1400 County Rd. 101 N. Unit K
Famous Dave’s One of the most-affordable large-group caterers, you’ll be surprised by the selection—from brisket to spicy mac-and-cheese to hot fudge Kahlua brownies.
11308 Hwy. 55
Catering: Call Howard Polski at 952.593.5050
Gateaux Inc. Cakes galore, plus more! Come here for your invitation and paper design needs, too. (Owner Robin Martin calls her this portion of her creative services Beau Papier.)
15705 35th Ave. N.
Lunds Great for any dinner party, but really perfect for an upscale, intimate affair. Our tip: Know that you can get a free cake for your baby’s first birthday if you bring in his or her birth certificate at time of purchase, but be sure to order at least one day in advance.
3455 Vicksburg Ln.
Rainbow Foods The best place for sheet cake.
- 16705 County Rd. 24
- 4190 Vinewood Ln.
- 10200 Sixth Ave. N.
Painted Turtle Chocolatier & Artisan Shoppes Truffles, chocolate-dipped delicacies and small cakes.
10100 6th Ave. N, Suite 106
Panera Bread Perfect for those brunch-centric parties like Mother’s and Father’s days.
16875 County Rd. 24
Truffles & Tortes Indulgent, sweet, decadent desserts of all sorts.
72 Nathan Ln.
Town & Country Caterers Whether you’re having a small sit-down affair in a cozy locale, a large buffet dinner in a grand ballroom or anything in between, Town & Country Caterers, in operation since 1948, has what you’re looking for. “All of our food has always been made from scratch, using the freshest and highest-quality ingredients,” general manager Tony Berg says.
3155 Empire Ln.
Vinifera Wines and Ales Co-owner Christian Nesheim can offer up any number of picks and pairings for a festive affair; be sure to ask for his wine pick of the month.
1400 County Rd. 101 N.
Vino 100 100 varieties of vino conveniently organized from red to white, dry to fruity? Yes, please.
3225A Vicksburg Ln.
We Cater To You Completely customizable for any size group, choose from many menus, including hors d’oeuvres, brunch and picnics. Other vendors are available, too (think tents and linens).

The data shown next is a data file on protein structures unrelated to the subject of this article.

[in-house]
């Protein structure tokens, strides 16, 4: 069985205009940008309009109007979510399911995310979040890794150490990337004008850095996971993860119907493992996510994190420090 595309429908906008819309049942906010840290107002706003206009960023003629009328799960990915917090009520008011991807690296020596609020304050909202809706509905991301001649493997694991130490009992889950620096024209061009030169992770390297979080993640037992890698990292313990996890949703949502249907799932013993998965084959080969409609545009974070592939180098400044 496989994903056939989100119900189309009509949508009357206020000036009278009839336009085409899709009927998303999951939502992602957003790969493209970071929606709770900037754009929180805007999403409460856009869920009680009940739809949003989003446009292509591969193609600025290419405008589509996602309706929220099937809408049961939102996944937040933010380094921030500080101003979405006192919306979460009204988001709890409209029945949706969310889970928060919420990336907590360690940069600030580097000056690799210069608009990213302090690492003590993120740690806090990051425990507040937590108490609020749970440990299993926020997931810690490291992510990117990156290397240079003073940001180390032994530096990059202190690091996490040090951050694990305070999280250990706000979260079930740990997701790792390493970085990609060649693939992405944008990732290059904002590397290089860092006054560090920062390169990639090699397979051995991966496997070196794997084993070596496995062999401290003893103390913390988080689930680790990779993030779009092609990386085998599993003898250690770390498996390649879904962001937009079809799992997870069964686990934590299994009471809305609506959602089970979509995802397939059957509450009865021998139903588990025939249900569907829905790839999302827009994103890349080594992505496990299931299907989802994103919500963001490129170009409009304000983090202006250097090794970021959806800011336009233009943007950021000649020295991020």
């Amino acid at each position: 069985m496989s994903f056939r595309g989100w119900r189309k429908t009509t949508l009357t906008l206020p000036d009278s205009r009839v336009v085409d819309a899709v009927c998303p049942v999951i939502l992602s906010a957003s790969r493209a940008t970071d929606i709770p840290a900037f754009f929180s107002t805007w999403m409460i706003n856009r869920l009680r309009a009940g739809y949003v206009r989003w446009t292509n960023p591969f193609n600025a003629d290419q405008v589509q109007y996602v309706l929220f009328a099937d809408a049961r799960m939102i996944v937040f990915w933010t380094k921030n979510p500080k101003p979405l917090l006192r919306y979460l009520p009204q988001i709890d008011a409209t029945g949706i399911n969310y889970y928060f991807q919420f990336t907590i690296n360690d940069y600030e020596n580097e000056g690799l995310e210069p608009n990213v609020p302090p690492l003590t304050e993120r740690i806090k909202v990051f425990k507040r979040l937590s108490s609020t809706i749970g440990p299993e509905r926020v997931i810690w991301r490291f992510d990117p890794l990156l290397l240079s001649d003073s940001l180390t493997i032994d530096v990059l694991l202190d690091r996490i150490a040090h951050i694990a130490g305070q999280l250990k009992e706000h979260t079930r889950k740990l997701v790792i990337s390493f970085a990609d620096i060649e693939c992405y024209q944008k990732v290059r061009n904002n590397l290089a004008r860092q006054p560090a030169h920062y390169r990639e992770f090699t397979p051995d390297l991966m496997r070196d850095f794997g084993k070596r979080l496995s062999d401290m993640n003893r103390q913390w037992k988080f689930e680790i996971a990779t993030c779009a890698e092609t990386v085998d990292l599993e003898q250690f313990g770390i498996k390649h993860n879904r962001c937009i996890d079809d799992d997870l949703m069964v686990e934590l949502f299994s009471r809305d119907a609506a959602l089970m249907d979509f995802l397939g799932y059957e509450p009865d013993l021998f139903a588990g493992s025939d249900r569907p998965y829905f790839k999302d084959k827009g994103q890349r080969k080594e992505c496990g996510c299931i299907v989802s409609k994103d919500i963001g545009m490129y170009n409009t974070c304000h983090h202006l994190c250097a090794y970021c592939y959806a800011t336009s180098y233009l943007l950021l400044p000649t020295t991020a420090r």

10000 Hwy. 55
Entertainment can be a difficult topic to tackle, especially when it comes to kids’ parties. Too many distractions can take away from the sociable aspect of the party and not enough can be blasé. Consider age-specific entertainment, something to keep the small kids entertained while the adults chat. There must always be some sort of music at a party, but as Sachs warns, “If you see people leaning in to talk to each other, than it is too loud.” Entertainment is there to enhance the party, not become the party.
If you’re considering a more activity-focused approach to entertainment, keep in mind that one activity for a long time is not a good idea. Do a few small activities, which will keep people, especially small kids, interested.
Mark Bloom and Marquis Music “There is a lot of synergy to the event when there are live musicians,” says Bloom, who has played in a host of local country clubs, churches, synagogues and outdoor venues.
4605 Narcissus Ln. N.
Golden Touch DJ Ask about the karaoke options and the new photo montages.
Event Photobooths Rob Boisvert offers a basic photo booth package that includes delivery, set-up, unlimited photos for three hours, CD of your photos and more, all for $500.
4116 N. Hemlock Ln.
Magician Matt Dunn Not only is he a master of working the crowd, Matt Dunn’s 35-minute shows are tailored to the audience. Want a roving magician instead of a sit down show, perhaps for an open house? Dunn can do that, too. $200–$350 for in-home parties; $650–$1,500 for larger events.